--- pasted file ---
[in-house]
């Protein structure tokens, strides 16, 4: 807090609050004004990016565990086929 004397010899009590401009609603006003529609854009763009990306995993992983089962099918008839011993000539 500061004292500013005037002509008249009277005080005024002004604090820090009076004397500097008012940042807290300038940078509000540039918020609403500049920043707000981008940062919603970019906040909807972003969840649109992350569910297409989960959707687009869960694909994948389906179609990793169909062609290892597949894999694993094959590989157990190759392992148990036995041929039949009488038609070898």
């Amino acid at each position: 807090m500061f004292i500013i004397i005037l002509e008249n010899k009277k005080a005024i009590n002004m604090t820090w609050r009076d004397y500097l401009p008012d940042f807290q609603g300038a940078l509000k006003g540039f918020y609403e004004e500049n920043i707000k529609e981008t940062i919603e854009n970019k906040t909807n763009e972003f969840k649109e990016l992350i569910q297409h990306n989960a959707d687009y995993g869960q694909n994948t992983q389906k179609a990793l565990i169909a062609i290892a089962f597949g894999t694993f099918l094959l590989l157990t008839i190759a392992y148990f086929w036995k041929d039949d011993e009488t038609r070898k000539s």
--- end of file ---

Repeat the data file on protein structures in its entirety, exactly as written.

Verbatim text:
[in-house]
């Protein structure tokens, strides 16, 4: 807090609050004004990016565990086929 004397010899009590401009609603006003529609854009763009990306995993992983089962099918008839011993000539 500061004292500013005037002509008249009277005080005024002004604090820090009076004397500097008012940042807290300038940078509000540039918020609403500049920043707000981008940062919603970019906040909807972003969840649109992350569910297409989960959707687009869960694909994948389906179609990793169909062609290892597949894999694993094959590989157990190759392992148990036995041929039949009488038609070898």
């Amino acid at each position: 807090m500061f004292i500013i004397i005037l002509e008249n010899k009277k005080a005024i009590n002004m604090t820090w609050r009076d004397y500097l401009p008012d940042f807290q609603g300038a940078l509000k006003g540039f918020y609403e004004e500049n920043i707000k529609e981008t940062i919603e854009n970019k906040t909807n763009e972003f969840k649109e990016l992350i569910q297409h990306n989960a959707d687009y995993g869960q694909n994948t992983q389906k179609a990793l565990i169909a062609i290892a089962f597949g894999t694993f099918l094959l590989l157990t008839i190759a392992y148990f086929w036995k041929d039949d011993e009488t038609r070898k000539s």